Open People’s Party candidates Stephanie Brower and Ian Taylor won the only two contested executive officer positions yesterday, yet most of the results for Associated Students Legislative Council still remain up in the air.

Brower won the position of A.S. president with 53.5 percent of the votes, and Taylor won the position of internal vice president with 52.46 percent. Meanwhile, the six Leg Council representative-at-large positions are split evenly between OPP and Students’ Party, but results for off-campus, on-campus and university-owned housing representatives will not be released until 9 this morning.

“I’m so happy and proud. …” Brower said. “It’s a dream come true that I’ll actually be able to make tangible changes for UCSB.”

All campus and A.S. fees were reaffirmed – with the Campus Media fee garnering the greatest number of “yes” votes at 2,415 and the Shoreline Preservation Fund a close second with 2,379.

The election saw the lowest voter turnout in seven years, with only 21.95 percent of the student body voting, causing candidates to run around at the last minute to encourage students to cast their ballot to get the 20 percent necessary for the election to be considered valid.

Most Associated Students candidates chose to find out the results of this week’s election via phone and the Internet rather than gathering in the MultiCultural Center biting their nails as in years past – but two winning candidates, Brower and Taylor, were there when the list was posted, sharing an enthusiastic hug and a few victory yells.

The online ballot caused a number of problems this year because it allowed students to vote for on- and off-campus positions as well as university-owned housing representatives regardless of where they actually resided. Because of this, some students voted in all three areas, causing their vote in this section to be invalidated. Therefore, the results for these positions will not be available until 9 this morning, pending a hand tally and the removal of the improperly cast votes.

In addition, many candidates noticed an unusual phenomenon caused by the voting system: of the six elected reps-at-large, five were the first five candidates shown on the ballot. Only one elected candidate, J.P. Primeau, was much lower on the list.

“Next year I think it would be worth the money to give everyone equal access to student government by paying for a ballot that automatically randomizes,” said Brower, a second-year business economics major and current Residence Halls Association president. “[This ballot] makes the government inaccessible to students – that is unfair at any cost.”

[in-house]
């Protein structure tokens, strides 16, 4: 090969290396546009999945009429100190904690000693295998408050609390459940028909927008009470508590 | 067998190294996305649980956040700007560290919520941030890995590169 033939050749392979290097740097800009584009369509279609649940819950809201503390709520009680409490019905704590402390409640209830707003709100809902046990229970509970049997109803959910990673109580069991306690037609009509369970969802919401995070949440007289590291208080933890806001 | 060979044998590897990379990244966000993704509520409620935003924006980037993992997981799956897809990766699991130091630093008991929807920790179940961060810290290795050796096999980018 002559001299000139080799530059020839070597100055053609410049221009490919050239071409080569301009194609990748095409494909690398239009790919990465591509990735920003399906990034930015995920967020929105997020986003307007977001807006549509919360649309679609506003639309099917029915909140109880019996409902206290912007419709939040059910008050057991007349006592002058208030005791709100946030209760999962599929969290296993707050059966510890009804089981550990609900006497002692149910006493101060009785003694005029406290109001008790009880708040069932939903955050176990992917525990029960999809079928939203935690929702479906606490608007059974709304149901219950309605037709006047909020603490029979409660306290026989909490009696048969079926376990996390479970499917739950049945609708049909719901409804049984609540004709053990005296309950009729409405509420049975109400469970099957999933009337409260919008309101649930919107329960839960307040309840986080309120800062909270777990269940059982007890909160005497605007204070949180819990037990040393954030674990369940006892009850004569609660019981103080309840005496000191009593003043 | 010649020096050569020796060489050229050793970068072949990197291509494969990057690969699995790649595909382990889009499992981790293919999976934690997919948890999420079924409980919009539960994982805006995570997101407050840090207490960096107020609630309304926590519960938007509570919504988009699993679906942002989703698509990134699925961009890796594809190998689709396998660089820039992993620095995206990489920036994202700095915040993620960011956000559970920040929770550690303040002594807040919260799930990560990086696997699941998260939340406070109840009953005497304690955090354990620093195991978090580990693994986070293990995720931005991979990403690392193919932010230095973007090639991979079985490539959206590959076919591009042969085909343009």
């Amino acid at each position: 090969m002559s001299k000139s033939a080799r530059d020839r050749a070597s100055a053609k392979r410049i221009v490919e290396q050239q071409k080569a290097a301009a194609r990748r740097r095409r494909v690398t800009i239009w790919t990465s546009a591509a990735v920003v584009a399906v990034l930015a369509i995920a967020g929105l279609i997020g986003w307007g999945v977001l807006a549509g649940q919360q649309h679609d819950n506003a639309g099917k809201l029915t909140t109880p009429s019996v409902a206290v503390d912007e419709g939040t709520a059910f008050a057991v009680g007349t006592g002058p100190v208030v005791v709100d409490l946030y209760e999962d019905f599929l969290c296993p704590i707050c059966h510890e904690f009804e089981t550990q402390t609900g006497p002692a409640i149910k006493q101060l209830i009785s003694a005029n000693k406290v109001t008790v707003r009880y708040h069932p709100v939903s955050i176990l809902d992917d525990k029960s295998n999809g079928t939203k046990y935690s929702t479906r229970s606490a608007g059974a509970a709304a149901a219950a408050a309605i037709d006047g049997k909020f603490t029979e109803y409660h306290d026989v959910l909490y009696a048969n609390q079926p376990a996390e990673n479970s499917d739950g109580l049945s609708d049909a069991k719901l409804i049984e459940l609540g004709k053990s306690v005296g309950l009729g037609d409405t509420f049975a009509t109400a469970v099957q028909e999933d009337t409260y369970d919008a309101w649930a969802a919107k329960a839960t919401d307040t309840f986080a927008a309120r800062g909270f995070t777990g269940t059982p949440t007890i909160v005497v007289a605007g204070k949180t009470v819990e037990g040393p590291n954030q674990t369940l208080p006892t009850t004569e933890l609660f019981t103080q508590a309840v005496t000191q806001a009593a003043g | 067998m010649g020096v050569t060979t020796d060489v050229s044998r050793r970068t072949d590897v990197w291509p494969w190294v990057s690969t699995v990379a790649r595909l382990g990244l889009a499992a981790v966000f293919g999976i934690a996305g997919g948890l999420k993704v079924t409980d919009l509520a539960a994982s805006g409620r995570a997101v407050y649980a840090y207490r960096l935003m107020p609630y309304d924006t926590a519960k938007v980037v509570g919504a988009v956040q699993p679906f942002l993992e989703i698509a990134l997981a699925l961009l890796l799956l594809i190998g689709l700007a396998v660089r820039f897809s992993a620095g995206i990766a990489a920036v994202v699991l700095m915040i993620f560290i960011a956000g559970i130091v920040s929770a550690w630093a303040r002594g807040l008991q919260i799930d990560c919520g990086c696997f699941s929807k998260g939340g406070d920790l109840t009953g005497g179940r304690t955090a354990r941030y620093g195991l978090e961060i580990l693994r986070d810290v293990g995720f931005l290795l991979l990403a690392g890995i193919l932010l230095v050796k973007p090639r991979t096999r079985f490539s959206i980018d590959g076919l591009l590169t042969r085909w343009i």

Brower ran against Students’ Party candidate Tuyen Nguyen, who received 34.46 percent of the votes, and independent candidate Darren Reid Frawley, who received 12.04 percent. Nguyen declined to comment.

Frawley said he will probably not participate in student politics next year, but was nonetheless happy with the number of students who supported him.

“[About 400] people supported my calls for action, because I’m a man of action,” said Frawley, a fourth-year geography major.

The executive officer candidates running unopposed were all elected, including the two Students’ Party candidates – Lindsey Quock for external vice president of local affairs and Christine Byon for external vice president of statewide affairs, and the independent Mark Regus for student advocate general. Executive officers have their tuition paid for through student fees.

Students reaffirmed the two A.S. lock-in fees on the ballot. The Campus Media fee of $1.69 per student, per quarter funds both the Daily Nexus and La Cumbre Yearbook and was approved with 75.91 percent in favor. Additionally, the undergraduate night and weekend parking fee of $3.33 per quarter – the fate of which is currently unknown because Transportation & Parking Services remains unsure if it can provide the service with its current budget – passed with 71.50 percent of the vote.

Meanwhile, students voted to reaffirm the four campus-wide fees on the ballot. The Arts & Lectures’ $2 per student per quarter fee, including summer, was reaffirmed with 72.97 percent of voters in favor. In addition, the Office of Student Life will continue to offer, among other things, its leadership programs since 63.11 percent of students voted to maintain the Student Life Program fee of $1.75 per regular academic quarter and $1.00 for summer.

Both graduates and undergraduates reaffirmed the Shoreline Initiative of $3 per quarter, excluding summer. The lock-in passed with 71.34 percent of undergraduates and 79.96 of graduates in support of the fee. The Events Center lock-in fee passed with the lowest percentage of “yes” votes with 60.59 percent. The $4 per student per quarter fee will provide funding to renovate the Thunderdome.

-Megan Snedden and Chris Stein contributed to this article.